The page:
Machine learning seen as a means to enhance geothermal exploration and production
By using machine learning algorithms, a pair of researchers from the Pennsylvania State University are hoping to reduce the inherent risks of geothermal exploration and production.
Two researchers from the Pennsylvania State University are examining the idea of using machine learning algorithms to manage the risks of induced seismicity during geothermal exploration and production. The research, entitled “Machine learning approaches for safe geothermal exploration”, has won Jing Yang and Chris Marone the 2019 Penn State Multidisciplinary Seed Grant.
The pair are hoping that machine learning algorithms can be used to predict seismic events such as microearthquakes when conducting fracture formation via hydraulic stimulation. So far, successful runs have been done in the lab, but the researchers are working to replicate this success in the field scale.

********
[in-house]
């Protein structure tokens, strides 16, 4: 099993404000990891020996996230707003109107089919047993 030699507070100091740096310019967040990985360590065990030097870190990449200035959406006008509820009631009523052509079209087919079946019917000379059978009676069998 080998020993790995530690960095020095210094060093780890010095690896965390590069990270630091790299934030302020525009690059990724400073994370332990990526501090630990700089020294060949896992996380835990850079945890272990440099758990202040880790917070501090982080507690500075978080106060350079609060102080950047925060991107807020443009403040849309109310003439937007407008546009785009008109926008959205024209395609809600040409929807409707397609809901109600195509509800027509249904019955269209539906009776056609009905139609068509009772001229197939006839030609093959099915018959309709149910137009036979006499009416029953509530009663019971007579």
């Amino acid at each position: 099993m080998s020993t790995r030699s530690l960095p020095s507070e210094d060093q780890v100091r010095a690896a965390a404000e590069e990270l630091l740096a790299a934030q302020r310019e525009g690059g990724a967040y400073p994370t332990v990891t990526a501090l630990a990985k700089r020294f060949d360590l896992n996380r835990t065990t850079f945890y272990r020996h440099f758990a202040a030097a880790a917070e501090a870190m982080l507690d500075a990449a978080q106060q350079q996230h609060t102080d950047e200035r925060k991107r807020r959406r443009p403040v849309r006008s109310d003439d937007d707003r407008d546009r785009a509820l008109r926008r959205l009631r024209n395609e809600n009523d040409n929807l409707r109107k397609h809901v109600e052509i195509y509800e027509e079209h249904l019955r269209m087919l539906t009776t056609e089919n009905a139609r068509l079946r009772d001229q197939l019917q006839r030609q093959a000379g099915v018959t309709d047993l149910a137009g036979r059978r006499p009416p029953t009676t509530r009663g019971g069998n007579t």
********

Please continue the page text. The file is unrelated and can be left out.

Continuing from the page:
The second part of their research aims to help determine the amount of fluid that needs to be injected into the ground to achieve high geothermal energy production without causing structural damages to the site.
To meet these objectives, Yang and Marone will develop a safe reinforcement learning framework with scalable algorithms that can be transferred from lab to field and can handle unknown conditions. With success, the researchers are hoping that the work can be applied to other areas outside of geothermal energy production.
For more details on the study, you may check the link below.